Studies examining long-term psychosocial sequelae following cancer treatment have documented that approximately 20 percent of long-term cancer survivors report clinically significant levels of psychological distress with commensurate impairment in quality of life. Memorial Sloan Kettering’s research acknowledges the central role of the family in cancer prevention, coping with treatment, palliative care, and survivorship. Psychosocial interventions to promote adaptation of patients and family caregivers have been developed and are under investigation. Finally, there is a strong emphasis on identifying and addressing psychosocial barriers to adopting health-promoting and cancer prevention behaviors and adhering to current cancer screening recommendations. Much of this work focuses on enhancing motivation for smoking behavior change.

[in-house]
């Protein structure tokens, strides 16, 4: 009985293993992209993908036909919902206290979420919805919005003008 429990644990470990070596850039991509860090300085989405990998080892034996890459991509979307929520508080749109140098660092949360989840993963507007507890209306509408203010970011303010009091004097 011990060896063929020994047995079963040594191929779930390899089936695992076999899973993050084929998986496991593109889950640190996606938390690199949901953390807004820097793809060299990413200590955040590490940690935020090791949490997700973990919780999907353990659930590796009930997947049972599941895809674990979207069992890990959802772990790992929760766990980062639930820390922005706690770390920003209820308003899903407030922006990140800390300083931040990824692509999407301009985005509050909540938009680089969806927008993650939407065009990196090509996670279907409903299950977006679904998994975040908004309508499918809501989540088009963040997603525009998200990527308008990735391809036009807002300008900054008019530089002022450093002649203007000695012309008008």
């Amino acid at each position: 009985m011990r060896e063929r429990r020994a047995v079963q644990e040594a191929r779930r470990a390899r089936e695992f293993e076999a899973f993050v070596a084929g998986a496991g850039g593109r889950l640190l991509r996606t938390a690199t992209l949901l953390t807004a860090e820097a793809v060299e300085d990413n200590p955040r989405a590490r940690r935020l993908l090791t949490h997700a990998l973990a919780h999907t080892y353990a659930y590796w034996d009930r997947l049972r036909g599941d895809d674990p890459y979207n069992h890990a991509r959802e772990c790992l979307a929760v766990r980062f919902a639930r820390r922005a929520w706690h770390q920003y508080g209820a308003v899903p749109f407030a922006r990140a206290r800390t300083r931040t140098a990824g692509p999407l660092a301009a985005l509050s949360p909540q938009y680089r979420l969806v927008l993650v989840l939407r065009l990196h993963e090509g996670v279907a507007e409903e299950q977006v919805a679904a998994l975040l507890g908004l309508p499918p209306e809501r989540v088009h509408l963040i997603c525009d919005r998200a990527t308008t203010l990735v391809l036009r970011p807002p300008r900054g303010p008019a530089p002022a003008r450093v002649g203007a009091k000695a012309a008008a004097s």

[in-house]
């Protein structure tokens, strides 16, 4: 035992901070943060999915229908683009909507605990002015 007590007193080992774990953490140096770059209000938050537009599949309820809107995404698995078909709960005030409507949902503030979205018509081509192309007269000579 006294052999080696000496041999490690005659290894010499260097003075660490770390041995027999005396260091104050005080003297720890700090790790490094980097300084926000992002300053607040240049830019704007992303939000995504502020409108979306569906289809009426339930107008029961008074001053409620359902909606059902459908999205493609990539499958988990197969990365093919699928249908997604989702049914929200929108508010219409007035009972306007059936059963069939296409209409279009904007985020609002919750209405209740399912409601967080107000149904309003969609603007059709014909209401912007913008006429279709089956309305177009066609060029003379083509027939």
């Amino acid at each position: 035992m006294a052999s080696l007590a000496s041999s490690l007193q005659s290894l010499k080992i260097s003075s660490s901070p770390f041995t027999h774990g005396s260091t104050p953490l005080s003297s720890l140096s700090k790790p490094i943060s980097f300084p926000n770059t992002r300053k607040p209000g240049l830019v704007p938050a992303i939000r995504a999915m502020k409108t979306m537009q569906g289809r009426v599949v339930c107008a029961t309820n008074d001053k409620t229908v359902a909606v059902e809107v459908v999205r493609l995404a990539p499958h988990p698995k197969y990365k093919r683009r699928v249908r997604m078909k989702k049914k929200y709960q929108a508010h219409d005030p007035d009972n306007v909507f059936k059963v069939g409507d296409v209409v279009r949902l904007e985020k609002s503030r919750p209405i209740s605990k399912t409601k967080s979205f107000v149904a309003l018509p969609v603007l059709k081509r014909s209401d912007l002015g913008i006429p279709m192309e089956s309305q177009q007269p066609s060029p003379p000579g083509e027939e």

Behavioral and Psychosocial Research Consultation Program

The Department of Psychiatry and Behavioral Sciences recently developed a Behavioral and Psychosocial Research Consultation Program. This program seeks to assist Memorial Sloan Kettering investigators in addressing behavioral and psychosocial issues in cancer research, and to ensure that research conducted at our Center incorporates appropriate, state-of-the-art behavioral and social science theory and methods. The Behavioral and Psychosocial Consultation Program provides an organizational and administrative structure to facilitate and enhance behavioral and social sciences research throughout the Memorial Sloan Kettering scientific community.

The program fosters communication and collaborative exchange among Memorial Sloan Kettering investigators by providing research consultation and technical support to all investigators. All Behavioral Sciences faculty are members of the Consultation Program, which meets every other week to discuss active consultations as well as ongoing advances in psycho-oncology research. A full-time research coordinator manages the activities of the Behavioral and Psychosocial Consultation Program and has created an infrastructure to support the activities of the consultation program, including the creation of a resource library. This library includes a measures database with copies (electronic or hard copy) of several hundred measures, summaries of each measure’s psychometric properties, and scoring information.